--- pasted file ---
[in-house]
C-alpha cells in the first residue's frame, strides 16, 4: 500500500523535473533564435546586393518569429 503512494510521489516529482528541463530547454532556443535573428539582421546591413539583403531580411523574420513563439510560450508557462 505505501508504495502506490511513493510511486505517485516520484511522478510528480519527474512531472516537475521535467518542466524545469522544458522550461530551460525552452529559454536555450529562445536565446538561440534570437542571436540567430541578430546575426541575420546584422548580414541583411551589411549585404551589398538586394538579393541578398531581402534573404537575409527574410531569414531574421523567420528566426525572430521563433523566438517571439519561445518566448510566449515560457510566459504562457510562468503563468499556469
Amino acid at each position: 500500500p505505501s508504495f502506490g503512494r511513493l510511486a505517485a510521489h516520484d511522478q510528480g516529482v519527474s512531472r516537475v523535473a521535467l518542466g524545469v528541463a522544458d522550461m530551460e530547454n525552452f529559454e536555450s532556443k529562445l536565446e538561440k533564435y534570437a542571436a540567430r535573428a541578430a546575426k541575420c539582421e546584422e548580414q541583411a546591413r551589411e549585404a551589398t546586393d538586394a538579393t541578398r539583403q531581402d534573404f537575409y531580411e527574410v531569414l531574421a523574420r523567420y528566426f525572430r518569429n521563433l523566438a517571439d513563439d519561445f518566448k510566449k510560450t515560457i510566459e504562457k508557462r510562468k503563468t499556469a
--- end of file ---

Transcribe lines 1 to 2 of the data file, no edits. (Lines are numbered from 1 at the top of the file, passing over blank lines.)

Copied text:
[in-house]
C-alpha cells in the first residue's frame, strides 16, 4: 500500500523535473533564435546586393518569429 503512494510521489516529482528541463530547454532556443535573428539582421546591413539583403531580411523574420513563439510560450508557462 505505501508504495502506490511513493510511486505517485516520484511522478510528480519527474512531472516537475521535467518542466524545469522544458522550461530551460525552452529559454536555450529562445536565446538561440534570437542571436540567430541578430546575426541575420546584422548580414541583411551589411549585404551589398538586394538579393541578398531581402534573404537575409527574410531569414531574421523567420528566426525572430521563433523566438517571439519561445518566448510566449515560457510566459504562457510562468503563468499556469